USAID and Kimberly-Clark Corporation, a manufacturer of health and hygiene products, on Tuesday announced “they will work together to improve maternal and child health in the Andean region, starting in Colombia and Ecuador,” according to a USAID press release. Combining the U.S. government’s Global Health and Feed the Future initiatives…
Private Sector Involvement
VOA News Examines How A Public-Private Partnership Will Combat Cancer Among Women In The Developing World
This VOA News editorial examines how a public-private partnership between PEPFAR, the George W. Bush Institute, Susan G. Komen for the Cure, the Joint United Nations Programme on HIV/AIDS, as well as private sector partners will launch a program called Pink Ribbon, Red Ribbon to “combat cervical and breast cancer for women in sub-Saharan Africa and Latin America.” “In the developing world, women’s cancers are often neglected and associated with stigma that discourages women from seeing a doctor,” VOA writes. The editorial quotes Secretary of State Hillary Rodham Clinton who said, “If we want to make progress on some of the toughest challenges we face in global health — fighting HIV, preventing childhood deaths, improving nutrition, stopping malaria, and more — then investing in women must be at the top of the agenda” (10/11).
The Huffington Post profiles Philippe Douste-Blazy, U.N. under-secretary-general of Innovative Financing for Development and chair of UNITAID, a financing mechanism he conceived in 2004 to help provide medicines for HIV, tuberculosis and malaria in developing countries. The article discusses Douste-Blazy’s work and background, UNITAID, and other innovative financing schemes (Lines, 10/6).
The Huffington Post, as part of a collaboration on trade issues with the Dylan Ratigan Show, examines how “a new trade deal the Obama administration is pushing to complete with Vietnam and seven other Pacific nations threatens to seriously hinder both U.S. and international efforts to combat AIDS — including the government’s own efforts in Vietnam.” Under the Trans-Pacific Partnership, “U.S. negotiators are seeking to impose a set of restrictive intellectual property laws that would help American drug companies secure long-term monopolies overseas,” according to leaked documents, the Huffington Post writes.
In a special report, CNBC.com examines “the world of counterfeit pharmaceuticals, from the dangers they pose and where they’re made, to what is being done to combat them.” The news service notes that “[i]n some countries, counterfeit prescription drugs comprise as much as 70 percent of the drug supply and have been responsible for thousands of deaths in some of the world’s most impoverished nations, according to the World Health Organization (WHO),” and adds that counterfeit drugs also affect people in developed nations (Toscano, 10/4).
In this post in the Guardian’s “Sustainable Business Blog,” Mark Kramer, founder and managing director of the non-profit consulting firm FSG and senior fellow at the CSR Initiative at the Harvard Kennedy School of Government, examines how “[g]lobal corporations are increasingly finding ways to create shared value — pursuing business initiatives that improve social and environmental conditions while earning the company a profit and conferring a competitive advantage.”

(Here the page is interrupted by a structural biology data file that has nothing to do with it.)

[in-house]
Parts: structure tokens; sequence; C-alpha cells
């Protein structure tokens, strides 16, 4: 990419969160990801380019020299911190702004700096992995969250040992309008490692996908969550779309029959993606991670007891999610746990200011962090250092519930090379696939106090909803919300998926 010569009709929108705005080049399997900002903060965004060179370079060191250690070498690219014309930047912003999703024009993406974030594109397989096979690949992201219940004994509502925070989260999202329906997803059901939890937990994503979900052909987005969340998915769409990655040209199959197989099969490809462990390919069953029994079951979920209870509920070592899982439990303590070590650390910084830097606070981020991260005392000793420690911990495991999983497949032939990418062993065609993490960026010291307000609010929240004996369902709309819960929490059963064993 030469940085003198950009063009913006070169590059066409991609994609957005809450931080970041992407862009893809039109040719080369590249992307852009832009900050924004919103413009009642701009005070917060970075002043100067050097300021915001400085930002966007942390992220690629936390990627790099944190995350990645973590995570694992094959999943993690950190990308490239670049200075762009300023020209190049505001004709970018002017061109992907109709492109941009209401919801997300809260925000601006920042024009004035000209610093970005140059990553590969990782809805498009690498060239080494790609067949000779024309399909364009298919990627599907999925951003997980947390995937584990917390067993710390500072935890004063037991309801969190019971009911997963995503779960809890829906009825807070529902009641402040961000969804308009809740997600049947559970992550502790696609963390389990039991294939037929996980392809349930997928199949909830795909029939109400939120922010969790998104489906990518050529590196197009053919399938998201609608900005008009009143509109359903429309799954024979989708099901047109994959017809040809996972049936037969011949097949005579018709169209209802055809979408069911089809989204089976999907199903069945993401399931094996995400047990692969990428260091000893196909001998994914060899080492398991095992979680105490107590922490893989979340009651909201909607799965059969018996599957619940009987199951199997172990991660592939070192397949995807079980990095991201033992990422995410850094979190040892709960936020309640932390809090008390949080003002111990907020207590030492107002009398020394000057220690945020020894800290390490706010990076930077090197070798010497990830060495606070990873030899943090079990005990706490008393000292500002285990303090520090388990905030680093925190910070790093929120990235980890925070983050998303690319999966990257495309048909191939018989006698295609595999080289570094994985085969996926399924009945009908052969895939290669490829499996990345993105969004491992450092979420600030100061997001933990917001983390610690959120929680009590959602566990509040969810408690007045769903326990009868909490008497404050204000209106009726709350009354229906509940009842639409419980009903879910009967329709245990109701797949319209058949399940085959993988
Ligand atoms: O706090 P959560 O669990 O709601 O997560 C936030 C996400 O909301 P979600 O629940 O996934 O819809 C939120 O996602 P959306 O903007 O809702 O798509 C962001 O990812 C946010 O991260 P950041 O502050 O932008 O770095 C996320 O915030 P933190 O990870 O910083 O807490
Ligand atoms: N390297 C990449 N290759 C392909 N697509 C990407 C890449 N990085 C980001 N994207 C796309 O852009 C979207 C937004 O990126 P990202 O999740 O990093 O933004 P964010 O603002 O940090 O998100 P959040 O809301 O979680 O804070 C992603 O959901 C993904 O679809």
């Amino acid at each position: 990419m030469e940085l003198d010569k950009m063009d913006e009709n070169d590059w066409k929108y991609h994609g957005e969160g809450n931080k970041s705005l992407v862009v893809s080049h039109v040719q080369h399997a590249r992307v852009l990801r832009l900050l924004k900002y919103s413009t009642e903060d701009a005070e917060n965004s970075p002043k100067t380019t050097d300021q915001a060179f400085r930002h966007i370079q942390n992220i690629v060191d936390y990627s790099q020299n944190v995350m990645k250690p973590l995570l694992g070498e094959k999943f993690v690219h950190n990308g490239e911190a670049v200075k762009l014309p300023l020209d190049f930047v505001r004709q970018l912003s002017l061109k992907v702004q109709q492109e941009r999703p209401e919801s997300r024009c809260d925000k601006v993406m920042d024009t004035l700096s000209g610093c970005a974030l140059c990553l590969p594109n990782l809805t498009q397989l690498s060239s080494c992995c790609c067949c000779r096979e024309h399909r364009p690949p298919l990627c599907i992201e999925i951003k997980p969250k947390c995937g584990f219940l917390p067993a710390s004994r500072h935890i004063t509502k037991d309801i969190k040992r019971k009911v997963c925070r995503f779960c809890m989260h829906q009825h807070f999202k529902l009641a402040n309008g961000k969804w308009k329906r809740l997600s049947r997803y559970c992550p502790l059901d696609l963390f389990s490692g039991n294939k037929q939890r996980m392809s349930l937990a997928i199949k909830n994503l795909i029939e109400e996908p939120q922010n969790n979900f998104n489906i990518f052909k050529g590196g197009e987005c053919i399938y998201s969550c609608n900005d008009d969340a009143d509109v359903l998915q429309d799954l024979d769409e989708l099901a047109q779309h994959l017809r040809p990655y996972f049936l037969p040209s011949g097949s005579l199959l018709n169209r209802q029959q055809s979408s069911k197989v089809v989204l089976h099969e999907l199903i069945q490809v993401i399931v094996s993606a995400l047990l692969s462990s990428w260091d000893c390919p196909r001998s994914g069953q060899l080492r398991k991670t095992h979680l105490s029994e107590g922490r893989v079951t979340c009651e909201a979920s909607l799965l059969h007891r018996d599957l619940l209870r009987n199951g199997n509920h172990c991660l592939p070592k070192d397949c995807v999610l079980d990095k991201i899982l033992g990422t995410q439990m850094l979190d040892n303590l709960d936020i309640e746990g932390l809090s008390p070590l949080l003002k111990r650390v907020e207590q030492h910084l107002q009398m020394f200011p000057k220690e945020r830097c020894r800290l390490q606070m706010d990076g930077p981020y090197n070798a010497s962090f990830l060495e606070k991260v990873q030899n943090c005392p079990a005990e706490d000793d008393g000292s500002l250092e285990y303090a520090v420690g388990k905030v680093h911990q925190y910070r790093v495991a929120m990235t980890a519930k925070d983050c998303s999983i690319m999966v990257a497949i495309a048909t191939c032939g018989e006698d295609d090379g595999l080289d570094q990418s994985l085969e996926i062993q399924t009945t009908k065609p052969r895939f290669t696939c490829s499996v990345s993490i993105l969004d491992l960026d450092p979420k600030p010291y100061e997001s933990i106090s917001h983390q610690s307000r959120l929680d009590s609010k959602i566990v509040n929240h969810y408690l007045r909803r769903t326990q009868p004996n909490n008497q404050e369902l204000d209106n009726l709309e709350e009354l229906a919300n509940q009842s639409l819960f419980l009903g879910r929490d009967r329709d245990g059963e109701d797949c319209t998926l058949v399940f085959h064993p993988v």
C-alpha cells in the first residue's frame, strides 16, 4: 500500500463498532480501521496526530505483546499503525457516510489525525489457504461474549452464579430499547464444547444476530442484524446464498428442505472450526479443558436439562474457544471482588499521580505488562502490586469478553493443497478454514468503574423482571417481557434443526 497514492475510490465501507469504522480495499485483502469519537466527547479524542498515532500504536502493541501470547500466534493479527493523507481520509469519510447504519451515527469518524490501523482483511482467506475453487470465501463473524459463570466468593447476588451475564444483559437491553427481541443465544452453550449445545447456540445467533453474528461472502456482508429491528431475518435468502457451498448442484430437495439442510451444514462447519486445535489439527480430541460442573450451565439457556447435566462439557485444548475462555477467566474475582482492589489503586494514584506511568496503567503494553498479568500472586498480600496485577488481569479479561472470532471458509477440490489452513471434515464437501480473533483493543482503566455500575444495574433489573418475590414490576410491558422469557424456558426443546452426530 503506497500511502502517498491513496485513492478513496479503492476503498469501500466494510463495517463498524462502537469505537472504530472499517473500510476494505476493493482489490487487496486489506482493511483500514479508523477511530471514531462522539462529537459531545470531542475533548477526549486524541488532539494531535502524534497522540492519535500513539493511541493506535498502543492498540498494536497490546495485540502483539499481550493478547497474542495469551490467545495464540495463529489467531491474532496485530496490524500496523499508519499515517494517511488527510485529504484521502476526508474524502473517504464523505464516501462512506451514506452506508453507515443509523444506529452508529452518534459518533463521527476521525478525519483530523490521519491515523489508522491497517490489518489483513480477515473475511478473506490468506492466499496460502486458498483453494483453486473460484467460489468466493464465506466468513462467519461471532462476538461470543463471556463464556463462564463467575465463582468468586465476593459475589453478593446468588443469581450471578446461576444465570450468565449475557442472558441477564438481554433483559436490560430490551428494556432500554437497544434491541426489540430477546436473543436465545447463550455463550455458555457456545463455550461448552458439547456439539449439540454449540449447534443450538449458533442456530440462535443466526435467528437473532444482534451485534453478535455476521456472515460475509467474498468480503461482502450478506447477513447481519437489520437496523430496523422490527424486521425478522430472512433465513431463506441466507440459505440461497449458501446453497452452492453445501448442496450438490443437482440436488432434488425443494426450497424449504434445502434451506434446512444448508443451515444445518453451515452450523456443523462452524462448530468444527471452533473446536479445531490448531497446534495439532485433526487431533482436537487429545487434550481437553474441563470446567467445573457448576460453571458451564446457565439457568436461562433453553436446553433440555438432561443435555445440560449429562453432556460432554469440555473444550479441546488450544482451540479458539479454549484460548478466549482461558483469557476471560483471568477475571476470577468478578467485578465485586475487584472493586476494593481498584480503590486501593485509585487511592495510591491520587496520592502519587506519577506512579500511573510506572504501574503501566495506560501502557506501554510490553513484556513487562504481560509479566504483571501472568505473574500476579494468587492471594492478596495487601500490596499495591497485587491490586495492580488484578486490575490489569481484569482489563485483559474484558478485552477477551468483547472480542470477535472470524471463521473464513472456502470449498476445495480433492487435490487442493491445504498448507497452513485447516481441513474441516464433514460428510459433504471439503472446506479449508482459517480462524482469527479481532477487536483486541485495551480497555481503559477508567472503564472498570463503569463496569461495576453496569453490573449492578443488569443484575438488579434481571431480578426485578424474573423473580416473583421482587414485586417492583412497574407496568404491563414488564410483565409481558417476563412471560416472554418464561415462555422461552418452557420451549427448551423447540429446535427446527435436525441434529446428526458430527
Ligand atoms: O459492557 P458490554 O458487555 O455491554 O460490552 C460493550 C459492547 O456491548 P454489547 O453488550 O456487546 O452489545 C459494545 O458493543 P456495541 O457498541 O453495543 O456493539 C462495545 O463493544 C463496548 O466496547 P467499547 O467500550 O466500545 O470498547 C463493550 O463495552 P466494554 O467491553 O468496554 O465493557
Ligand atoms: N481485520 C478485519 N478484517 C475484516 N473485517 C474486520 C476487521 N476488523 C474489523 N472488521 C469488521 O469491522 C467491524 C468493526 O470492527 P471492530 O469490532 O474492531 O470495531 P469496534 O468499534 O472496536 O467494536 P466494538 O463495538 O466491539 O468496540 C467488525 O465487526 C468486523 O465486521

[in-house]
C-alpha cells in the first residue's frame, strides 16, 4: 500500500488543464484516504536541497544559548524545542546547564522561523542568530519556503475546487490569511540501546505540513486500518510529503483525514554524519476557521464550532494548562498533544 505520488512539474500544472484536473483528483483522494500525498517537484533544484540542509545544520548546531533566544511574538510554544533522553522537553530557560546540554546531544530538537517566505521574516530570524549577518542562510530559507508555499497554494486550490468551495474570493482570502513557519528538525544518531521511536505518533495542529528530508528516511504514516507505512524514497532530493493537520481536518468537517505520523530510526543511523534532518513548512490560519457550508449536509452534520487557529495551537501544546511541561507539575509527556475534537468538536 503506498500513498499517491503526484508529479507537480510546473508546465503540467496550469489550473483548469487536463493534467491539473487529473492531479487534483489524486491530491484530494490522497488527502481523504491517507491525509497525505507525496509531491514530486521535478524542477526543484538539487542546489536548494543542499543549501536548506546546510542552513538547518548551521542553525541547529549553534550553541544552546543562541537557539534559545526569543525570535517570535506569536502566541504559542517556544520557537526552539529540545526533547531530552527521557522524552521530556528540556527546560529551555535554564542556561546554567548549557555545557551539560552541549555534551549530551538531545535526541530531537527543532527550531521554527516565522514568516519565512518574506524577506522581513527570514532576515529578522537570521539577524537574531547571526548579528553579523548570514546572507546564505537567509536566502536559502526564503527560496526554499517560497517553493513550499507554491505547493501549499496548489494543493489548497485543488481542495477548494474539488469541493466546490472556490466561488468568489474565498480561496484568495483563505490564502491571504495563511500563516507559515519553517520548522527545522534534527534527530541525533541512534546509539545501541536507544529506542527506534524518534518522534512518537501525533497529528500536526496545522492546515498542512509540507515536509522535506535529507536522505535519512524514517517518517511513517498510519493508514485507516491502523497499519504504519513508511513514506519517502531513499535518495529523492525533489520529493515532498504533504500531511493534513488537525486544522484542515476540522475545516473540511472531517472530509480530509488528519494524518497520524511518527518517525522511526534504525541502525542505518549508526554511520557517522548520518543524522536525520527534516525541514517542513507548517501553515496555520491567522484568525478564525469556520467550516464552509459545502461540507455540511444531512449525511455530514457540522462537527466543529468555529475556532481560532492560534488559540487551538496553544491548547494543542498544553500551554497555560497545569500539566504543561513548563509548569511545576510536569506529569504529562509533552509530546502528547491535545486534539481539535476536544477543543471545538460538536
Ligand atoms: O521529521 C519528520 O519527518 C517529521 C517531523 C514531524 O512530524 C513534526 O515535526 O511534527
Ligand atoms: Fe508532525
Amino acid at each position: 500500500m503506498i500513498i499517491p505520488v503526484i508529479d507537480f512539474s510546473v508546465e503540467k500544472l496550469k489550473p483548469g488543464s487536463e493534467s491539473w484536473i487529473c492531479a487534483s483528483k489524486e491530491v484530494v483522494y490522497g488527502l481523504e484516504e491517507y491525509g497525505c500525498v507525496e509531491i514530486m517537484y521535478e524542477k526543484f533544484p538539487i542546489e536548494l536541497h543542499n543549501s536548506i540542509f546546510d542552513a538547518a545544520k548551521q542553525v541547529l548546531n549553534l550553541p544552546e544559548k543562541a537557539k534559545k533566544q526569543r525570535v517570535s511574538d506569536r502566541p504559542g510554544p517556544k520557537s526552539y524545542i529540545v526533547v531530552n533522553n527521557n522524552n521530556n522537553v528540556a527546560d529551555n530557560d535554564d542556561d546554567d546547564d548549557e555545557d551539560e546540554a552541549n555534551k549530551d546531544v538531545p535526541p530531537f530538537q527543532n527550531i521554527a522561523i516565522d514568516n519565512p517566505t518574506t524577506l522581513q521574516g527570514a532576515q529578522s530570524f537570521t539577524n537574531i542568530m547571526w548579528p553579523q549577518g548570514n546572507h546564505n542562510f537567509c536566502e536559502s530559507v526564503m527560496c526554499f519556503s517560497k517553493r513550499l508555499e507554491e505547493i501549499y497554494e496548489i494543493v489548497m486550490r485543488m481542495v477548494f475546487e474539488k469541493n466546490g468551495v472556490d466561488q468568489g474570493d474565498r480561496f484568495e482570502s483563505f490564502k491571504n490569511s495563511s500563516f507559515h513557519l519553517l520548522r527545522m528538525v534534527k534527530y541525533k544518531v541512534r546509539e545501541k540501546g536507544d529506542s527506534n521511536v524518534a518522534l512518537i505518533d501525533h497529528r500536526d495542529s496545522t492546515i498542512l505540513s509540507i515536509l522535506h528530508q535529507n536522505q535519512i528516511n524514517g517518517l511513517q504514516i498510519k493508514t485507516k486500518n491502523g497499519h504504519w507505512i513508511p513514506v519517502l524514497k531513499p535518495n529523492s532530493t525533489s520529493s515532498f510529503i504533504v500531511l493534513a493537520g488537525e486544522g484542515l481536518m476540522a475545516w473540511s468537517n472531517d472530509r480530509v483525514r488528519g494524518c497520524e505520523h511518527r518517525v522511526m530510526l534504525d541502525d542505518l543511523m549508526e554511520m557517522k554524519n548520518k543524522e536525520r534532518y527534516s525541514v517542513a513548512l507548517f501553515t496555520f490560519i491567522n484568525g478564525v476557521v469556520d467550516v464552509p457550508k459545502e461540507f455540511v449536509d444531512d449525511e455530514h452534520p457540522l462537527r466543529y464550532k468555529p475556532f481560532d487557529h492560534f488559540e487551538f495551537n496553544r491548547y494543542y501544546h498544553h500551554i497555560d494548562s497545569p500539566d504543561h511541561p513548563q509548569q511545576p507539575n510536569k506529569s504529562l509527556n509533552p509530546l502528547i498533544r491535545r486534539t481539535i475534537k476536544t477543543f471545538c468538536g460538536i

“The global health community has come to appreciate the potential of mHealth,” but the technology’s use for health programs in developing countries “remains in its infancy, with many of the characteristics and issues typical of young industries,” Amanda Glassman of the Center for Global Development (CGD) and Vicky Hausman of Dalberg Global Development…
In this post on the PLoS “Speaking of Medicine” blog, Madhukar Pai, a professor and tuberculosis (TB) researcher based at McGill University, co-chair of the Stop TB Partnership’s New Diagnostics Working Group, and a consultant to the Bill & Melinda Gates Foundation, describes a recent conference on TB diagnostics at…
New York Times 'Small Fixes' Section Examines Multiple Low-Cost Interventions For Global Health Problems
The New York Times on Monday published a special section, titled “Small Fixes,” containing several articles examining how low-cost innovations could help save thousands of lives. The articles examine issues as diverse as using circumcision to reduce the risk of HIV infection among men to a water-filtering straw that can provide one person with clean drinking water for up to one year. Other articles examine paper diagnostic tests for liver damage, using vinegar to diagnose precancerous cervical lesions, nectar poisons to kill disease-carrying mosquitos, a wetsuit-like compression suit that can save a woman experiencing hemorrhaging after giving birth, and scratch-off labels on medicines that allow a user to text message a code and discover whether the drugs are counterfeit, among others (Various authors, 9/26).
The Geneva-based GAVI Alliance, a fund backed by governments, the World Bank, the WHO and the Bill & Melinda Gates Foundation, said in an e-mailed statement on Tuesday that it will purchase more than $1 billion in vaccines against rotavirus, pneumococcal and other diseases through deals made with GlaxoSmithKline, Pfizer Inc. and Merck & Co. to immunize children in 37 of the poorest nations, Bloomberg reports. “Wealthy nations donated $4.3 billion to purchase the vaccines as part of a plan to immunize 250 million children by 2015,” the news service notes (Bennett, 9/27).